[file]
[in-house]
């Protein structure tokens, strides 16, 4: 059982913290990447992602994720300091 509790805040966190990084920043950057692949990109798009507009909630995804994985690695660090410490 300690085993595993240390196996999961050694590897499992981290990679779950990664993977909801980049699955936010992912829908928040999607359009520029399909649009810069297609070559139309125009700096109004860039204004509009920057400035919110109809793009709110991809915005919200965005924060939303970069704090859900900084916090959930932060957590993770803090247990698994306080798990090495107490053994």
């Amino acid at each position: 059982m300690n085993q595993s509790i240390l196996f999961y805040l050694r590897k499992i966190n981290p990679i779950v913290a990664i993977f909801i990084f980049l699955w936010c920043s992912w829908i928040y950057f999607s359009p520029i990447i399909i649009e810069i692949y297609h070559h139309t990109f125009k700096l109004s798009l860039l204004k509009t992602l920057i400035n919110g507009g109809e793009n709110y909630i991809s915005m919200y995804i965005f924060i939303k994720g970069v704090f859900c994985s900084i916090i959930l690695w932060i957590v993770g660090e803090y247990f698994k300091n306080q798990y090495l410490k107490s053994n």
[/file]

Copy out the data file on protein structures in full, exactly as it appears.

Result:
[in-house]
């Protein structure tokens, strides 16, 4: 059982913290990447992602994720300091 509790805040966190990084920043950057692949990109798009507009909630995804994985690695660090410490 300690085993595993240390196996999961050694590897499992981290990679779950990664993977909801980049699955936010992912829908928040999607359009520029399909649009810069297609070559139309125009700096109004860039204004509009920057400035919110109809793009709110991809915005919200965005924060939303970069704090859900900084916090959930932060957590993770803090247990698994306080798990090495107490053994």
């Amino acid at each position: 059982m300690n085993q595993s509790i240390l196996f999961y805040l050694r590897k499992i966190n981290p990679i779950v913290a990664i993977f909801i990084f980049l699955w936010c920043s992912w829908i928040y950057f999607s359009p520029i990447i399909i649009e810069i692949y297609h070559h139309t990109f125009k700096l109004s798009l860039l204004k509009t992602l920057i400035n919110g507009g109809e793009n709110y909630i991809s915005m919200y995804i965005f924060i939303k994720g970069v704090f859900c994985s900084i916090i959930l690695w932060i957590v993770g660090e803090y247990f698994k300091n306080q798990y090495l410490k107490s053994n």